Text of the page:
Thanks to all. I wish I could thank each of you, but there were so many.

    The ceramic media I mentioned is apparantly best used in a rotary-type tumbler and used wet.

    one poster said:

    The ceramic stuff is available from Cabela's; use it with the cleaning solution they offer. It is a wet process that requires a rotary tumbler. With straight-necked cases, it will be hard to improve on. You will want the larger media; the other is for bottle-necked cases.

    My brass cleaner is a vibratory one, so the ceramic stuff is not for me, yet.

    Along with the usual cleaning media (corn cob pieces and walnut shell pieces) there are any number of improvised media, among them, lizard litter or bedding (which is made of walnet shell, but predictably has no polishing/cleaning additives), kitty litter, fine sand (probably sandblasting media), rice and breakfast cereal (though I suspect that last item was made in jest).

    Of the two commonly used media (corn cob and walnut) apparantly some have cleaning or polishing additives. These additives may be replenished with specially made compounds or improvised compounds (Fitz brass cleaner/polish, NuFinish car polish, Turtle Wax Polish, Turtle Wax Polishing Compound, jeweler's rouge or apparantly any kind of polish that does not contain ammonia (which will chemically react with and weaken brass)) .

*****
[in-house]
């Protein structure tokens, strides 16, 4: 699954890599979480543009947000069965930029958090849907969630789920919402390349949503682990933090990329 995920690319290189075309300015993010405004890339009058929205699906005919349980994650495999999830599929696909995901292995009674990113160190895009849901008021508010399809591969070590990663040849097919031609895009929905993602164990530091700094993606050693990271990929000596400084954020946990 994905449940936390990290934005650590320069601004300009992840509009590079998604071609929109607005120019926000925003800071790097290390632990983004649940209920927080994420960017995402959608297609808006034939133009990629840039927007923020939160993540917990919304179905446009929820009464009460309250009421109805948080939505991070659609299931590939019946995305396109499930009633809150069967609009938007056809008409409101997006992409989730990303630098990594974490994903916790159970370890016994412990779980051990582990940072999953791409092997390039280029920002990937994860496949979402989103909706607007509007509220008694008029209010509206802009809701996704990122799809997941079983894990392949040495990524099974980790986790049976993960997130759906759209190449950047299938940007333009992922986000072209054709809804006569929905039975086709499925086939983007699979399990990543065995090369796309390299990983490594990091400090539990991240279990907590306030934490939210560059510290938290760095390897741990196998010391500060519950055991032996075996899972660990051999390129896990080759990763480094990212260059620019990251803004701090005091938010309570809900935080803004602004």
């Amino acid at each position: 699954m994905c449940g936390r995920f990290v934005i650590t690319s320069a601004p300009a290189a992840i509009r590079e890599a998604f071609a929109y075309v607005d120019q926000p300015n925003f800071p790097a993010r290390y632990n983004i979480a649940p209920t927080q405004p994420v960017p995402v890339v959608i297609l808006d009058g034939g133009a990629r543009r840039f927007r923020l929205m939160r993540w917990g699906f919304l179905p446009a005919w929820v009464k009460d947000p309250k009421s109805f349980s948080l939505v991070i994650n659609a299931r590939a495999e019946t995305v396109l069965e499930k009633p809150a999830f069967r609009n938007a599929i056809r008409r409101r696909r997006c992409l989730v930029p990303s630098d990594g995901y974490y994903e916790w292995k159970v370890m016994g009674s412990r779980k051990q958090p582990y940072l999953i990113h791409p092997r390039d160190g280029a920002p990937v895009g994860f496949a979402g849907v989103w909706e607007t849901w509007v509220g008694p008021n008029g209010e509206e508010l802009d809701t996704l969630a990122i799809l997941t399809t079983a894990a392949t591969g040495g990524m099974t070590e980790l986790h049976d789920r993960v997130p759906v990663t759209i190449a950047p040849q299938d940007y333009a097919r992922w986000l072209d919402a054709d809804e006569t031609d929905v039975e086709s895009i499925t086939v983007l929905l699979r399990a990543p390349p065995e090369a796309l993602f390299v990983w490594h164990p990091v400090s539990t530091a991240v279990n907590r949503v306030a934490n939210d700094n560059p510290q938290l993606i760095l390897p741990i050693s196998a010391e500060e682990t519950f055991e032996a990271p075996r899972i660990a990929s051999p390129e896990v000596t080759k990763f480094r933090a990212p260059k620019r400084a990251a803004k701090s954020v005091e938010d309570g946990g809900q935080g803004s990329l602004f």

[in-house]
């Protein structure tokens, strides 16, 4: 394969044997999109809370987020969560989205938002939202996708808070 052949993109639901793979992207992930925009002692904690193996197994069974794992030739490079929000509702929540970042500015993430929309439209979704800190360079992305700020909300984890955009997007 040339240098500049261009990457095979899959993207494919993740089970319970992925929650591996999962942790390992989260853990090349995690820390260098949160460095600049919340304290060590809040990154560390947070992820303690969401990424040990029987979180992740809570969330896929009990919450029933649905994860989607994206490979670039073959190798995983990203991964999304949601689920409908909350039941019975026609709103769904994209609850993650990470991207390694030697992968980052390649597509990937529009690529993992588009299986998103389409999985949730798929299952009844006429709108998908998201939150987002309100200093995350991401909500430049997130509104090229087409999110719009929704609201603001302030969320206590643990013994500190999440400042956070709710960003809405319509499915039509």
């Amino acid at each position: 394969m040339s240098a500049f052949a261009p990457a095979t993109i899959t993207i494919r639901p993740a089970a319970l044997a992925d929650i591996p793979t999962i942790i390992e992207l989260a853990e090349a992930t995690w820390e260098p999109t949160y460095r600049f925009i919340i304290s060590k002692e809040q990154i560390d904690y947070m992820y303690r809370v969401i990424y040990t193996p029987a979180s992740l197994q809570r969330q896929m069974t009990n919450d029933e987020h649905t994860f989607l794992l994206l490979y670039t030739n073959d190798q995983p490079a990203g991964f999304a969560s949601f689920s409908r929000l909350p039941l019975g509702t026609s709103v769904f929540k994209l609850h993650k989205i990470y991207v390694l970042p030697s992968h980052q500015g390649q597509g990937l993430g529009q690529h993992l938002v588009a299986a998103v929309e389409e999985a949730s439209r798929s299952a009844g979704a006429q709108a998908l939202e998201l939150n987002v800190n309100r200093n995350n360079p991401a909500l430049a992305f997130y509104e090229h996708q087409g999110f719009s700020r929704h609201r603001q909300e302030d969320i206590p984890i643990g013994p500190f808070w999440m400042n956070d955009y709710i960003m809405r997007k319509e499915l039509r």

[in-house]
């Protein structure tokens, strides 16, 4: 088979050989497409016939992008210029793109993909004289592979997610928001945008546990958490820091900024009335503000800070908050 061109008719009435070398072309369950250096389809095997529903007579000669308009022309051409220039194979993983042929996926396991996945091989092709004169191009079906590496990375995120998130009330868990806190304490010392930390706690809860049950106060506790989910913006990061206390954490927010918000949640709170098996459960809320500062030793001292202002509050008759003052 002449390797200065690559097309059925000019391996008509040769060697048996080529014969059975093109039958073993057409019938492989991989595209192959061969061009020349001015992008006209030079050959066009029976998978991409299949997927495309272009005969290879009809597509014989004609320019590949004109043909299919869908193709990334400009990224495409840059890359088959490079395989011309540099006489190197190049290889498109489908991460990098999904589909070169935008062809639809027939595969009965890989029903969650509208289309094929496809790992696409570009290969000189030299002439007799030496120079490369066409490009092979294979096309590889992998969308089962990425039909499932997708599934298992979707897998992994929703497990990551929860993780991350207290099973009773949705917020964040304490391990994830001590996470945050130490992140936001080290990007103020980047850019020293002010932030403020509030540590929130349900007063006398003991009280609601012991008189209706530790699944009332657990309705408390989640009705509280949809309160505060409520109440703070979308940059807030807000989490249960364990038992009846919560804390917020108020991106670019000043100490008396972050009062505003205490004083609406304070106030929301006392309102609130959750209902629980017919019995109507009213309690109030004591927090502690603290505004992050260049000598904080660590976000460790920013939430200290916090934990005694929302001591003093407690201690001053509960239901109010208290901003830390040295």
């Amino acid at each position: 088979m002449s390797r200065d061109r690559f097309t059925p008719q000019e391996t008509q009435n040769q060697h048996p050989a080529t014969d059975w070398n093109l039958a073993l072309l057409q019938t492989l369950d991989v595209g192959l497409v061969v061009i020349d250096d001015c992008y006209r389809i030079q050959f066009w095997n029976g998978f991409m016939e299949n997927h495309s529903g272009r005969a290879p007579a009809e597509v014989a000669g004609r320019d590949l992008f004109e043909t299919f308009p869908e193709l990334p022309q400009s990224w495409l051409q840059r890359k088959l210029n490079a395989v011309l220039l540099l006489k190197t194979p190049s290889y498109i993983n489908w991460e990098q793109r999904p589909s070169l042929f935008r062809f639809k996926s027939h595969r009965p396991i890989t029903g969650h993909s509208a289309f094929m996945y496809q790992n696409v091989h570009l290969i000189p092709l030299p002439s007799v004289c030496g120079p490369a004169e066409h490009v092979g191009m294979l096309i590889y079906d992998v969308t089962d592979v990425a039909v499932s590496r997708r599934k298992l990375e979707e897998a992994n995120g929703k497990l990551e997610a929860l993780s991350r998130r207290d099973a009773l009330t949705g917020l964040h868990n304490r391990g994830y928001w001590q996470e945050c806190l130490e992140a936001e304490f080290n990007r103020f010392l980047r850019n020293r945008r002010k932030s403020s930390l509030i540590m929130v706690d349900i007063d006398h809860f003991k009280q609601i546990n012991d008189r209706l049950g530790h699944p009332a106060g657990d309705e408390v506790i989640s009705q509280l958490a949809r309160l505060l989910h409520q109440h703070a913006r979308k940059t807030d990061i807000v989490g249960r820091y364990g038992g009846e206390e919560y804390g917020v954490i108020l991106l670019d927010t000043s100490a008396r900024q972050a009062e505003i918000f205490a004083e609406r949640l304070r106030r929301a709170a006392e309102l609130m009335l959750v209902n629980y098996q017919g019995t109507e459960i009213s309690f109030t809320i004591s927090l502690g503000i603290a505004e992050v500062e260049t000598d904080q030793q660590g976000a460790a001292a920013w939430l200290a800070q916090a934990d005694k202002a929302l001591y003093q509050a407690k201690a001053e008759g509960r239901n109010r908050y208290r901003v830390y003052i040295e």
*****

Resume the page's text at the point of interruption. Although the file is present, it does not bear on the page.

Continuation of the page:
Also mentioned was "Iosso Case Cleaner is a great liquid cleaner. Soak, rinse, clean." Apparantly you don't mix this with the tumbler media, but use it separately. But Iosso Q-Brite polish is added to corncob media. The poster of this advice finds it replenishes the "wax" in the Green Lyman Corncob media. But then he wipes them down and follows up with a tumble in Walnut.

    Some posters use dryer sheets to refresh their media, finding that the dryer sheet collects quite a bit of the dirt and dust that accumulates in the media. But also find the sheets accumulate "quite a bit of my high priced polishing/cleaning compound". That poster quit using dryer sheets with his treated media.